How do I configure jenkins to restart the agent for each build?

I tried to use "launch method: launch agent via execution of command on the master" in combintation with "availability: take this agent online when in demand, and offline when idle" but it has two drawbacks:

  1. (not critical) build starts with a delay of about one minute.
  2. (critical) the node goes offline only a minute after the end of the build, and if another build starts at that time, the same still running agent will be used (even if there are several similarly configured free nodes).

There is even a plugin (scripted cloud plugin) that, according to the description, should be suitable, but it does not work, probably because its code is outdated.

  • Curious ... why do you need the agent to be restarted for each build ? At first glance that sounds suspicious to me where you might be trying to solve the wrong problem. But without context it's hard to evaluate.
    – Newtopian
    Commented Dec 7, 2018 at 13:47
  • @Newtopian, each build requires a clean image, and each start of agent creates clean image. if the agent does not restart, a dirty image is used. that's the problem. Commented Dec 7, 2018 at 14:24
  • hmmm... I see... my first reflex here would be to inverse this dependency where the agent would start the image and run the build on it. I'll move the the rest in an answer.
    – Newtopian
    Commented Dec 7, 2018 at 17:07
  • Aleksandr, what was your solution for this? I have a similar use-case in that I need to cycle my agents after a build.
    – Ungeheuer
    Commented Mar 21, 2023 at 4:41

2 Answers 2


Slave restarts the agent itself after each build? You can use Conditional BuildStep plugin to restart it on a defined condition.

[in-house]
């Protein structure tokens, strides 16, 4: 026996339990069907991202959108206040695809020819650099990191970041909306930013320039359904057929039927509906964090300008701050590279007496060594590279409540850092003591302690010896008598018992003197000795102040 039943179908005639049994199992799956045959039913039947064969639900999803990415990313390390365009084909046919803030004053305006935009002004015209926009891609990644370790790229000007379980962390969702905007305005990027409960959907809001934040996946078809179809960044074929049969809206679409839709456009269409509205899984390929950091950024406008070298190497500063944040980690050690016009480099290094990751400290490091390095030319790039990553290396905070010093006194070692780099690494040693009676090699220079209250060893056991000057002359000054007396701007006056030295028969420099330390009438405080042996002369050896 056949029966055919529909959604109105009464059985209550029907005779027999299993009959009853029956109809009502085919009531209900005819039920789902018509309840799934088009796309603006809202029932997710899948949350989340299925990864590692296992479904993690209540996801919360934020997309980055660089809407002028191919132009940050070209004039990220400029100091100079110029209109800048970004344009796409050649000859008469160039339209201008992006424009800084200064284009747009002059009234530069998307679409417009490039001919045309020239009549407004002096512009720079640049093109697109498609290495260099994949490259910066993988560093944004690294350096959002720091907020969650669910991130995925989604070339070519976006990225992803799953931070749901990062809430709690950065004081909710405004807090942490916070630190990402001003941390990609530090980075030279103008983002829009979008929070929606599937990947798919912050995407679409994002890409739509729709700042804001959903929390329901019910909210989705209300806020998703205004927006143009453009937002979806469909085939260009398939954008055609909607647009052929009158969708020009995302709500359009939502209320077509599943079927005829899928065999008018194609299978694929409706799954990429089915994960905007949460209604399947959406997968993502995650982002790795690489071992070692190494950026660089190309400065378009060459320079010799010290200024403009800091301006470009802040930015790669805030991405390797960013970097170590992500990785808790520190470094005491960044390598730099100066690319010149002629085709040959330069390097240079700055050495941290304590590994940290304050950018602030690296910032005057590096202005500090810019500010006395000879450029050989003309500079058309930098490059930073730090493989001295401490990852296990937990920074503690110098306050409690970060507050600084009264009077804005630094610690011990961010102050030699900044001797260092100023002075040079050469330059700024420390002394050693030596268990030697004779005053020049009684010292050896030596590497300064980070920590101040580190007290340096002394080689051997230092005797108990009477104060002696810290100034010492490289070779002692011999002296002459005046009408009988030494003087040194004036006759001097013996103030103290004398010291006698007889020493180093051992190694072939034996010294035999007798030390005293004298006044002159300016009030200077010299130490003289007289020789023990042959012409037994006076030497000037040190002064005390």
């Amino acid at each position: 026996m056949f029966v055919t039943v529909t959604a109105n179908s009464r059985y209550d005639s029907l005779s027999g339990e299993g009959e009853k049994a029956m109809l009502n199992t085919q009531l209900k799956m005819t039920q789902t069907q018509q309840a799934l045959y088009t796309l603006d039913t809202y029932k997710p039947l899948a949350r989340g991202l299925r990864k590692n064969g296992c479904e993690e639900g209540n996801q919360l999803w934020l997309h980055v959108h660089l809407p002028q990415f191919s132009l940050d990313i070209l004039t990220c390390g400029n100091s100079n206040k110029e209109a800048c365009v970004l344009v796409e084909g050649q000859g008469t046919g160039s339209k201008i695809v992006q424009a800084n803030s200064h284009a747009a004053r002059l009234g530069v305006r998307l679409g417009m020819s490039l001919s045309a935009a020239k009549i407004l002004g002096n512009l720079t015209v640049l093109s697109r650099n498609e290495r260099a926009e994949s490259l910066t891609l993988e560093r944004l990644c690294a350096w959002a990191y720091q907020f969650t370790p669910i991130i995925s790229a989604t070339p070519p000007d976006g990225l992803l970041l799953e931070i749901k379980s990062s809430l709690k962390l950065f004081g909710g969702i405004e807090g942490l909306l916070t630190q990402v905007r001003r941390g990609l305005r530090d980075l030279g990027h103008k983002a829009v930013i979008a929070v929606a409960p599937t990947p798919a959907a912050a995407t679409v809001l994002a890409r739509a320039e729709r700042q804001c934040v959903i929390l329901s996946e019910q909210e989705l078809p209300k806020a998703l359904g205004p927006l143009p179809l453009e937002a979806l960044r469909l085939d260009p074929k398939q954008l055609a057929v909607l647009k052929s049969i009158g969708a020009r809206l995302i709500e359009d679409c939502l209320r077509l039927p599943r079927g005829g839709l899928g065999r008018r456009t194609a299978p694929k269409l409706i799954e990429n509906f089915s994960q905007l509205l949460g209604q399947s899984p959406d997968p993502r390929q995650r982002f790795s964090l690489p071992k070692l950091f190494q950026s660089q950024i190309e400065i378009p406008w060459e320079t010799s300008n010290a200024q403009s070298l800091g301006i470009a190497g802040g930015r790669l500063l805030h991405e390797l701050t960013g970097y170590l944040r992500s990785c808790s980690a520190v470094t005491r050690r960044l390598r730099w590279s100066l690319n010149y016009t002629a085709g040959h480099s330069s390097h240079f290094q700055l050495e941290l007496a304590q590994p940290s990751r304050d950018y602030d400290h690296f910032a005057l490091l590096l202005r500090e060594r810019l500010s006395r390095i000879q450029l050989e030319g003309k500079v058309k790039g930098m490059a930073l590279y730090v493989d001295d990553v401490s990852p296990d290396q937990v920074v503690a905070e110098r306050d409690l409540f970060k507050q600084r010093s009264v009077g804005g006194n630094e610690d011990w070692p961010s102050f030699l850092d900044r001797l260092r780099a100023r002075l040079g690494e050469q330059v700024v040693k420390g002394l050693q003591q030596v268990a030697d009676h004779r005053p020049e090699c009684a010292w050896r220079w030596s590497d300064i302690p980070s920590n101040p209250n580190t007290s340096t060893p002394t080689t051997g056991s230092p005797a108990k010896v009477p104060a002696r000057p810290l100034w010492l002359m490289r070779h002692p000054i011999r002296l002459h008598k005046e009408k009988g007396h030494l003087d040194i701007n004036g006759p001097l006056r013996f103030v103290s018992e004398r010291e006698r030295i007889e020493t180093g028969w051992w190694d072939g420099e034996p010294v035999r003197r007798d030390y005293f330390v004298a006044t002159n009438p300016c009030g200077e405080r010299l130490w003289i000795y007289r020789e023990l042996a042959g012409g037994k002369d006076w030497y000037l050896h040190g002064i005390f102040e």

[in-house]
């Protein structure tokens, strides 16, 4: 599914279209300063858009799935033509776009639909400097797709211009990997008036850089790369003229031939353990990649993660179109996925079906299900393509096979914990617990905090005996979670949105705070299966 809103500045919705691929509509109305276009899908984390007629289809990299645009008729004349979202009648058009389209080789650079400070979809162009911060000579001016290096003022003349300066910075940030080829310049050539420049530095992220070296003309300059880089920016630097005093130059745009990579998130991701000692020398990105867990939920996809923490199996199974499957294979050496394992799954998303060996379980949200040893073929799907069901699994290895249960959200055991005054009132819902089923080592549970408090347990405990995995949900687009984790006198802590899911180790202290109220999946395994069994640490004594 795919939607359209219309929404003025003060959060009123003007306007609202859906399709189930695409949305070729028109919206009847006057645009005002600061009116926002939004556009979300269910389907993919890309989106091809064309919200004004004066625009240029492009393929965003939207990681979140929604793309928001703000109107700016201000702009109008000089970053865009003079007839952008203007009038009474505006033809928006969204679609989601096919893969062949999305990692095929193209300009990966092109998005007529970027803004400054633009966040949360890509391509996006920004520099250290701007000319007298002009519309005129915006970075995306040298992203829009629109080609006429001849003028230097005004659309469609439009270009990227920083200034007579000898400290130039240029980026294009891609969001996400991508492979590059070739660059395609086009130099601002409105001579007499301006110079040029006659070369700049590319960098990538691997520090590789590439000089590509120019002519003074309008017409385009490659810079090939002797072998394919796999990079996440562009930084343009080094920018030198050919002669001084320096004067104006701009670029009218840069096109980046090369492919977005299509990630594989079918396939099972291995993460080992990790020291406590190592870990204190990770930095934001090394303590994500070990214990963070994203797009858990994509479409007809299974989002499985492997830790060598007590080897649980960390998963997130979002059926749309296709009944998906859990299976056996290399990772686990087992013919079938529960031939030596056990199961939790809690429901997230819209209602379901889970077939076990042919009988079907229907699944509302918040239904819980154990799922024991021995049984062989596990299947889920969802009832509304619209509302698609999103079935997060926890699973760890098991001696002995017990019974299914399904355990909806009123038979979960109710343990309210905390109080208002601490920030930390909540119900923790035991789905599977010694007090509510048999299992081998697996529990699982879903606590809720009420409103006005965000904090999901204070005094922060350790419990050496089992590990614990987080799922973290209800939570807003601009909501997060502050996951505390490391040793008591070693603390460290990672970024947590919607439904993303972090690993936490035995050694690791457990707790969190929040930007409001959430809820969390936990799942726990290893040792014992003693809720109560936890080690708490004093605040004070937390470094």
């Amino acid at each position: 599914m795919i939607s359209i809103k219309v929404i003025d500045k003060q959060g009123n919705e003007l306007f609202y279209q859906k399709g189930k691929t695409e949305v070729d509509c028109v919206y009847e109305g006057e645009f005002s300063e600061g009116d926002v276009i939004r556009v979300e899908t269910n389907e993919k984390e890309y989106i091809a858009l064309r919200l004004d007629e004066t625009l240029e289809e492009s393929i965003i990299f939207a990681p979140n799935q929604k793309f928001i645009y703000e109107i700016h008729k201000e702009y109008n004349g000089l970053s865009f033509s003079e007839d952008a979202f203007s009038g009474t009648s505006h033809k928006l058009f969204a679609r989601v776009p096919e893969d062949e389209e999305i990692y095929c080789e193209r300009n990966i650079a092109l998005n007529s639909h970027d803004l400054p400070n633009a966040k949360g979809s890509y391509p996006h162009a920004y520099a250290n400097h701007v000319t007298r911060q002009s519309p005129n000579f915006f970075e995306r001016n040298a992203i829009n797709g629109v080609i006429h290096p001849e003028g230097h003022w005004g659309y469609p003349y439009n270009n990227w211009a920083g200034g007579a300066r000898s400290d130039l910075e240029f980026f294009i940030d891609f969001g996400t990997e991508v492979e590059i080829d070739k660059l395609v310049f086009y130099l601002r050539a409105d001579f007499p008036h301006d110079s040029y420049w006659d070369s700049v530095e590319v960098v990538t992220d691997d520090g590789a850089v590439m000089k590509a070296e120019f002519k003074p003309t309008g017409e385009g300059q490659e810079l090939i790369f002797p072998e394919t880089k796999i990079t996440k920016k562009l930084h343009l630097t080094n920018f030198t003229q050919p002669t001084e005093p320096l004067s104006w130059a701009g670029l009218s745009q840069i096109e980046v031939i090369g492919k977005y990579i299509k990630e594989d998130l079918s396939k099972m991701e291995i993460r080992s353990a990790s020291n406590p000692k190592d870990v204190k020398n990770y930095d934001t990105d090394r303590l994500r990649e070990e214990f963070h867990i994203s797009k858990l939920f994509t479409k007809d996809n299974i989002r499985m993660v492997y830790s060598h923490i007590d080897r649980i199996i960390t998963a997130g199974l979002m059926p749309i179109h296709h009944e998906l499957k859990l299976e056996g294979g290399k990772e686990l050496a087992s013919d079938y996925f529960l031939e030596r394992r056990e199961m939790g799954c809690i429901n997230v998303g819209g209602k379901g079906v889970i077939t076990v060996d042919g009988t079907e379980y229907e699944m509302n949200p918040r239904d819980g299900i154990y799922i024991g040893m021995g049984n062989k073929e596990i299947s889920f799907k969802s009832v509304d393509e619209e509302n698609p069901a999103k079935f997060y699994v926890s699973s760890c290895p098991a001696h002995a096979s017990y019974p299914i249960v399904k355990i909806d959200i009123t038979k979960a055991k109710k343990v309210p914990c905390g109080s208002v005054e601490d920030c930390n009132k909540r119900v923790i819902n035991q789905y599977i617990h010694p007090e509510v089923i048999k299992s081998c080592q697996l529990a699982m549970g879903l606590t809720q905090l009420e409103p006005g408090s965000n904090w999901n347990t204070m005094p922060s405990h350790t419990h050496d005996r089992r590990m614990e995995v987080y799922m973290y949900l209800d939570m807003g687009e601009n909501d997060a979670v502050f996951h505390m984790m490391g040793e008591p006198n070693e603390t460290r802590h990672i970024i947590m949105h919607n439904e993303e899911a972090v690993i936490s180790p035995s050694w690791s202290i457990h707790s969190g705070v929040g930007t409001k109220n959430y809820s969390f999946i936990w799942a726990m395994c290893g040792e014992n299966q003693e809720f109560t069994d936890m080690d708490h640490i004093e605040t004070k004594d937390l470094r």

I still dont see how starting an agent creates a clean image. Expanding on your setup would help us provide better answer.

That said, from what I can gather here the following assumption comes to mind :

  • You have agents pre-populated on a VM image. Starting this image will in turn start the agent in which you wish to start the build.

So you now have a chicken vs egg problem where you need the agent running to start the job but you need to start the agent as the job starts.

Why not have another agent who's job is to start the image. This new agent is no longer sensitive to the image cleanliness and can run indefinitely.

My approach here would take this a step further and not have the agent as part of the image altogether, but rather have the agent first start the image, provision it with whatever is needed for the build in some way, and then run the build.

A simple shared folder on the image with the host could do the work. Tools like Vagrant could also be of use. But without more information it's really difficult to go further.

This answer on stack overflow could also contain some help in this regard. Basically spins-up a new docker image on demand.

Another possible way with your current setup, make sure the build always ends with a shutdown of the image. This way the next job will be sure to use a fresh image as it should never survive the build. You could even test fort his situation and fail the build outright if you detect the image was re-cycled between builds rather than re-launched.

  • "I still dont see how starting an agent creates a clean image." VMs with readonly root keep the FS in memory and on cycling anything not part of the readonly image are lost. I have a similar use-case. I have a writable overlay image for my agents with a backing file that contains the OS and everything else. Once a build is complete, I want to shutdown the agent so that hooks in libvirt can run and re-provision the writable overlay. So, to answer the unasked question, there are a few ways that restarting gets a clean environment.
    – Ungeheuer
    Commented Mar 21, 2023 at 4:40
  • >VMs with readonly root keep the FS in memory and on cycling anything not part of the readonly image are lost. ... Ha! interesting yes ! thanks for the info
    – Newtopian
    Commented Mar 23, 2023 at 5:29

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